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Use of Vet-Stem Regenerative Cell Therapy in Canine Inflammatory Bowel Disease

Introduction
Inflammatory Bowel Disease (IBD) in dogs is a group of idiopathic, chronic gastrointestinal disorders characterized by mucosal inflammation.1,2 IBD is commonly distinguished from food-responsive and antibiotic-responsive causes of enteropathy by their therapeutic responsiveness to immunosuppressive therapy as opposed to dietary or antibiotic therapy alone. While the underlying cause of IBD remains unknown, accumulating evidence suggest that intestinal inflammation results from altered interaction between gut microflora and the immune system in the mucosa of the host. 3,4

Rationale
A review of the literature regarding cell-based therapy of Crohn’s Disease and Ulcerative Colitis (the two most prominent of the inflammatory bowel diseases in the human) yields a vast array of animal model, human clinical trial, and anecdotal veterinary data that supports the concept of cell therapy of IBD. T cells in the gut mucosa are considered the primary effector cells and are responsible for the production of cytokines that are responsible for inflammation.4 Mesenchymal stem cells have shown the ability to migrate to areas of inflammation, down-regulate inflammation, modulate the immune system, stimulate neoangiogenesis, and repair damaged tissues.5 Human Phase III final studies are underway in the US and other countries with very encouraging outcomes to date.

For these reasons, Vet-Stem is interested in evaluating the use of adipose-derived stem and regenerative cell therapy for IBD in the dog. We do not have controlled data of chronic IBD dogs given intravenous therapy with adipose-derived stem and regenerative cells. The therapeutic value is theorized from the animal model and human data available in the literature and the data regarding mechanisms of action of stem cells. The data collected from these early IBD cases will be used to design a future prospective, placebo-controlled study to answer the questions of what percent of animals are helped, how soon does it help, how long does it work and how often is retreatment necessary. THIS CURRENT PROGRAM IS NOT A CLINICAL TRIAL AND WILL INVOLVE COST FOR THE CLIENT. And although we believe the data support the safety of this type of therapy, there are no veterinary trials supporting the use of this therapy in IBD and there is risk in any procedure.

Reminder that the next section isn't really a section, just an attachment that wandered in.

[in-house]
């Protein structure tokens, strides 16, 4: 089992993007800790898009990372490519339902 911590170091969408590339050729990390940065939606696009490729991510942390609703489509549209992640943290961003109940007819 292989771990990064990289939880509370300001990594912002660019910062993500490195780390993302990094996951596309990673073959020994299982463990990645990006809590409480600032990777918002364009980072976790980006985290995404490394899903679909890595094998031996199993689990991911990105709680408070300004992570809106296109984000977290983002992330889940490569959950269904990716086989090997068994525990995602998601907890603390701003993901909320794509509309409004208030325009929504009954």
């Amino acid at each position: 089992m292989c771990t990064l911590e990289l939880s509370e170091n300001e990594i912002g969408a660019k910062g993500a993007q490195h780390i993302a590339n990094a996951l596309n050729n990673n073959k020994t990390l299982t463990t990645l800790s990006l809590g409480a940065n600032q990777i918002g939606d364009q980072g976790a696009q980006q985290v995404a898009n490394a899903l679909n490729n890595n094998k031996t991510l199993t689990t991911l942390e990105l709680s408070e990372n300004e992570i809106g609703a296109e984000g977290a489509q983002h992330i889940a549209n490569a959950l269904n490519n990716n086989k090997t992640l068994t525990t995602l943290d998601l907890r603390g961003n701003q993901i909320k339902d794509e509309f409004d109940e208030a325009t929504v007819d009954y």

Recommendations for case selection
Since IBD is essentially a diagnosis of exclusion, it is important that the attending veterinarian do a comprehensive work-up of the other potential causes of gastrointestinal disease (parasites, bacterial, viral, food-related, neoplasia). Vet-Stem does not have a recommended protocol for this work-up and relies upon the training and expertise of the attending veterinarian to make the diagnosis of IBD.

Treatment
Based upon a limited number of treatments of dogs with IBD, one treatment may be sufficient for this use; however, if enough cells are available, Vet-Stem recommends the use of a two-dose regimen of stem cell therapy. If two treatments are used, the doses should be given approximately one week apart. For this special program, if there are enough cells from the initial collection, the thawing of cells for the second IV injection will be included in the initial processing fee. Normal shipping charges apply for both initial treatment and retreatment. No other discounts apply.

Rebate
One of the goals of allowing veterinarians to use stem cell therapy in new disease areas is to gather early case data to help design future prospective trials. To encourage the collection of this preliminary data, Vet-Stem is offering a discounted processing fee of $1350 and a $350 rebate (from full price initial processing fee), paid to the attending veterinarian, upon receipt of a completed case evaluation form from the veterinarian and one from the owner of the treated pet.

For technical assistance, contact your Veterinary Services Manager:

To schedule a case, call a Customer Service Representative at 858-748-2004

References:
  1. Jergens AE, Moore FM, Haynes JS, et al. Idiopathic inflammatory bowel disease in dogs and cats: 84 cases (1987-1990). J Am Vet Med Assoc 1992;201:1603-1608.
  2. Jergens AE,. Inflammatory bowel disease: Current perspectives. Vet Clin North Am Small Anim Pract 1999;29:501-521.
  3. Chichlowski M, Hale LP. Bacterial-mucusal interactions in inflammatory bowel disease. Am J Gastrointest Liver Physiol 2008;295:G1139-G1149.
  4. Lanzoni G, Roda G, Belluzzi A et al. Inflammatory bowel disease: Moving toward a stem cell-based therapy. World J Gastroenterol. 2008;14(29):4616-4626.
  5. Caplan AI, Dennis JE. Mesenchymal stem cells as trophic mediators. J Cell Biochem. 2006;98:1076-1084.


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